"Even if he must dine with his lady fair, after a long afternoon spent in her society," grumbles the spinster, "he could run home for a dress suit. It is only two miles, a ten-minutes' ride on his wheel."

They have much to say to each other, these two, who are, in spite of their differences, such devoted friends; and while they wonder at his absence, they do not feel alarmed when at bedtime, which comes early at the villa, Felix is absent still.

"It's not very flattering to me!" Hope says, as she turns at the foot of the stairs to bid her aunt a last good-night. "And I can't say that I fancy passing the night without a protector in the house."

"I've got a 'protector' in my part of the house!" snaps Aunt Cass.

"Oh--your pistol, yes! I wonder if you would really use it at need?"

"You'll see, if the occasion comes. I only hope Felix won't try to pass himself off for a house- | | 131 breaker when he comes in, as he's sure to do, some time in the small hours."

But the small hours pass, and Felix Chetwynde does not come.

It is eleven o'clock when Hope goes up to her room, and she is still restless and wakeful. She is surprised, and a little hurt, at her brother's non-appearance, and when she has pondered over this, she is reminded in some way of the note in her chatelaine, and she reads it again slowly, and with a growing interest.

"I wonder for whom this was intended?" she murmurs, "and how it came in my lap all unseen by me! It's lucky for me that I have no lover, otherwise I might pass an uneasy night, in consequence of its ghastly warning."

. . . . . . .

While Hope is still pondering over this mysterious note, two young men are seated in the summer-house by the lake at Redlands, close together, and conversing in low whispers. They have been thus for an hour at least, and they are now about to separate.

As they rise and stand face to face in the dark both faces are pale and serious, and one is despondent as well. The other, that of the taller and larger young man, is resolute and stern as he takes the other's hand in the darkness.

"I must go, Loyd," he says, with a sigh; "and, I repeat it, you must play your part! It is hard, I know, but it is not for yourself. All that I can do, by drawing the inquiry away from you, I shall do--and--"

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"It's that that I can't bear, Terry!" Loyd says. "You are taking my deed upon yourself, or, at least, inviting suspicion toward yourself. It is horrible! It unmans me!"

"It must not. We are both working to save her a blow that she might never outlive. I thank heaven that her long faint has dulled her memory, and that she does not know all. She never shall know if I--if we can prevent it! Come, old fellow, your part is by far the hardest--I know that."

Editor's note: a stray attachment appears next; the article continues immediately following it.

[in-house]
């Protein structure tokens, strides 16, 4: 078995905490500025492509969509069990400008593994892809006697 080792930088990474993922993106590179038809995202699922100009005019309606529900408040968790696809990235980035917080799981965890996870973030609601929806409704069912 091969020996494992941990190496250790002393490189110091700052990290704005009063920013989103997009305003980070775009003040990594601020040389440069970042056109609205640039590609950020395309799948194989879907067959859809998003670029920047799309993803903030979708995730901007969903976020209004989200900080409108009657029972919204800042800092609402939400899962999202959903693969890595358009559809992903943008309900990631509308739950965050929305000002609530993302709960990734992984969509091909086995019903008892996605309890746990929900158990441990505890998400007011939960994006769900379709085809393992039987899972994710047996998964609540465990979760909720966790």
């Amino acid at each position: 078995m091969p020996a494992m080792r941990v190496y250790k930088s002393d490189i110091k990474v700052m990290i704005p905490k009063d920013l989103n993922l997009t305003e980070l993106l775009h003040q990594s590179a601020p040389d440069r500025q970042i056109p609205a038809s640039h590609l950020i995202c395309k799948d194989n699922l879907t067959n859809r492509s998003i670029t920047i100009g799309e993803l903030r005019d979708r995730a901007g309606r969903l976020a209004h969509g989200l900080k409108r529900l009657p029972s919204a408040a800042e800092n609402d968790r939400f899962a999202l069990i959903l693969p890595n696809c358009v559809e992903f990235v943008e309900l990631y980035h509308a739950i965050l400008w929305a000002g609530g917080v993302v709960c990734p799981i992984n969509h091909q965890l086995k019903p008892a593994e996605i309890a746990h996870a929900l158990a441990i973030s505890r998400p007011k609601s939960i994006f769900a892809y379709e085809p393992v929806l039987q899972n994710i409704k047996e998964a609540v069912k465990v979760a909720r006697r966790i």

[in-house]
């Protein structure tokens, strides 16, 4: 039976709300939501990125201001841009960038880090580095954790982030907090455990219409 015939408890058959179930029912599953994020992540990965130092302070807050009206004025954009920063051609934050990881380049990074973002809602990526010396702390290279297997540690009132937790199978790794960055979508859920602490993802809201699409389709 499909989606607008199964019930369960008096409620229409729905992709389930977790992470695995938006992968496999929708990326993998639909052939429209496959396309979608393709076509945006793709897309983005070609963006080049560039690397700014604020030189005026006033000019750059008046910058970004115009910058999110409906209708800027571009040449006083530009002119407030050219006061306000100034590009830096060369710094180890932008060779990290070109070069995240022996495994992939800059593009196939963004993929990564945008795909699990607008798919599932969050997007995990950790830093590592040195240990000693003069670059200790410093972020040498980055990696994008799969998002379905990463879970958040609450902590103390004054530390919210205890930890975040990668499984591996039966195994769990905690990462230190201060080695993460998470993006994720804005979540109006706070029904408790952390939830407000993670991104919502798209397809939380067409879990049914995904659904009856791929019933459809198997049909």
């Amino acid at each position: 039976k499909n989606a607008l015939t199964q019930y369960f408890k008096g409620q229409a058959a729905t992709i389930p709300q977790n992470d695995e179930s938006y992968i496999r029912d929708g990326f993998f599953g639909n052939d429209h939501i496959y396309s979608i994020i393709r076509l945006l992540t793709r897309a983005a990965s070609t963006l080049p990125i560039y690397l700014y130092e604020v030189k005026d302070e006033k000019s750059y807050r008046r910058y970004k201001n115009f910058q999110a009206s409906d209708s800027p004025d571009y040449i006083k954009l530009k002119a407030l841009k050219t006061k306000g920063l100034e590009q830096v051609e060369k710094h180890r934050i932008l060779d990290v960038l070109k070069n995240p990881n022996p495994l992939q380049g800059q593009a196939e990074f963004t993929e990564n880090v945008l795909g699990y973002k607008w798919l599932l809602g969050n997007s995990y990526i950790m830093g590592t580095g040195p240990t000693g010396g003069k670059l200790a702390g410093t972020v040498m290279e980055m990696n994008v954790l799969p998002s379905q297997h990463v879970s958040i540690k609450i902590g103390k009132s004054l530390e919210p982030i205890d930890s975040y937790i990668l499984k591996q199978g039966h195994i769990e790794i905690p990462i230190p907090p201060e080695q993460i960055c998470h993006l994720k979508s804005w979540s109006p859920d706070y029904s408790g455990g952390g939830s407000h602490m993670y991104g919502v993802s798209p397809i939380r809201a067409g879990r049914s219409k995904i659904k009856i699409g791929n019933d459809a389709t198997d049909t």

"I think I could get through with the rest, if only--if he were not lying out there stark and cold. If only the body were housed--cared for, Terry!" catching his friend's arm in a convulsive grasp. "I had almost forgot that pistol--why--"

"Why did I throw it across where I did? Don't you know? It--it was his weapon, was it not?"

"Yes. How did you know?"

"I saw his wheel out there where you had left it, and I knew his whim--his fancy for strapping the little weapon upon his tool-case when he rode through the wood paths. He would not lose a shot at rabbit, or what not." He started. "There's another thing. Strange how one forgets these hateful details. When I went to look--you know--after I had gotten the wheels ready, I noticed a queer thing."

"How--queer?"

"Close beside him, sticking almost upright in the bushes, was a cane."

"A--cane!"

"Yes. Do you remember that heavy ornate cane which we saw in his room one day, and which he | | 133 declared so valuable? It was the same cane; I could almost swear to it."

"Why, he rode one of my wheels. Why should he encumber himself with that?"

"Then he did not take it from your place?"

"No; how could he?"

"It's very strange! I saw him on his way to Redlands. I was sitting near the roadside, concealed from sight by the fringe of bushes about me--I'll tell you how I came there later on, if necessary--and he passed. Something went wrong with his tyre, and he stopped a little beyond me. He had no cane, I could swear."

He turns as if to go, and Hilton sighs heavily. "Loyd," he says, putting a strong hand upon the other's shoulder, "put this thing off your mind. You must not show anxiety, remember, and, about him, be easy. The body shall be found in the morning, early."

. . . . . . .

"Aunt Cass, I am getting uneasy, and I am going to ride over to Redlands and make some inquiries about Felix."

The ladies have breakfasted on the morning after Hope's home-coming. After ascertaining that Felix is not yet in his room, and now, as they came out from the morning-room, Hope's face takes on the look of decision which her aunt has learned to know and not to combat.